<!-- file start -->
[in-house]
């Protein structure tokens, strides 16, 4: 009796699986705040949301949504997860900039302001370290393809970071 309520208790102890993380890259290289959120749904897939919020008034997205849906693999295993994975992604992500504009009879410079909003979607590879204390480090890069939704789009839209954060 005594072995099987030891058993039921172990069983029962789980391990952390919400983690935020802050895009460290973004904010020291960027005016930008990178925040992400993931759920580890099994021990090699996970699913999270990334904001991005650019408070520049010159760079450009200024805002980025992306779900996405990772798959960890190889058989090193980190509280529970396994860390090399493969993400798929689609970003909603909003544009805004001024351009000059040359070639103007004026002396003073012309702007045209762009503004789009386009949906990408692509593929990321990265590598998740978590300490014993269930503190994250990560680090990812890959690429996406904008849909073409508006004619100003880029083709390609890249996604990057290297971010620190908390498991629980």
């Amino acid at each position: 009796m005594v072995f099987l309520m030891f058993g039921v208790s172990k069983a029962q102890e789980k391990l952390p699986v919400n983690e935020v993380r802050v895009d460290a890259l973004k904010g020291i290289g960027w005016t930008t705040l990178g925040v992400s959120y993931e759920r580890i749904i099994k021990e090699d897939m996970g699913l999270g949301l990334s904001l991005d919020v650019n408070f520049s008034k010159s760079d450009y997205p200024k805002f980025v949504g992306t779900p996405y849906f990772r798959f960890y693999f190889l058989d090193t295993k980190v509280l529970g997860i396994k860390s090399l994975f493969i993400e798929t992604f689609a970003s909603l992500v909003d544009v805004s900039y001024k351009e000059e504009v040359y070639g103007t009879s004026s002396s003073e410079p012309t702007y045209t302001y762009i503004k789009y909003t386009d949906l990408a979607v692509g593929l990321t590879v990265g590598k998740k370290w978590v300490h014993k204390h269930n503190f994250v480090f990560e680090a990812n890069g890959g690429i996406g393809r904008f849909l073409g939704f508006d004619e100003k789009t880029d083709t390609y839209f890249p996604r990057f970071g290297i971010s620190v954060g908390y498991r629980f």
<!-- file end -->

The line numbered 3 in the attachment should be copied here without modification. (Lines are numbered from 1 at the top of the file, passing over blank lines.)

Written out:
């Amino acid at each position: 009796m005594v072995f099987l309520m030891f058993g039921v208790s172990k069983a029962q102890e789980k391990l952390p699986v919400n983690e935020v993380r802050v895009d460290a890259l973004k904010g020291i290289g960027w005016t930008t705040l990178g925040v992400s959120y993931e759920r580890i749904i099994k021990e090699d897939m996970g699913l999270g949301l990334s904001l991005d919020v650019n408070f520049s008034k010159s760079d450009y997205p200024k805002f980025v949504g992306t779900p996405y849906f990772r798959f960890y693999f190889l058989d090193t295993k980190v509280l529970g997860i396994k860390s090399l994975f493969i993400e798929t992604f689609a970003s909603l992500v909003d544009v805004s900039y001024k351009e000059e504009v040359y070639g103007t009879s004026s002396s003073e410079p012309t702007y045209t302001y762009i503004k789009y909003t386009d949906l990408a979607v692509g593929l990321t590879v990265g590598k998740k370290w978590v300490h014993k204390h269930n503190f994250v480090f990560e680090a990812n890069g890959g690429i996406g393809r904008f849909l073409g939704f508006d004619e100003k789009t880029d083709t390609y839209f890249p996604r990057f970071g290297i971010s620190v954060g908390y498991r629980f």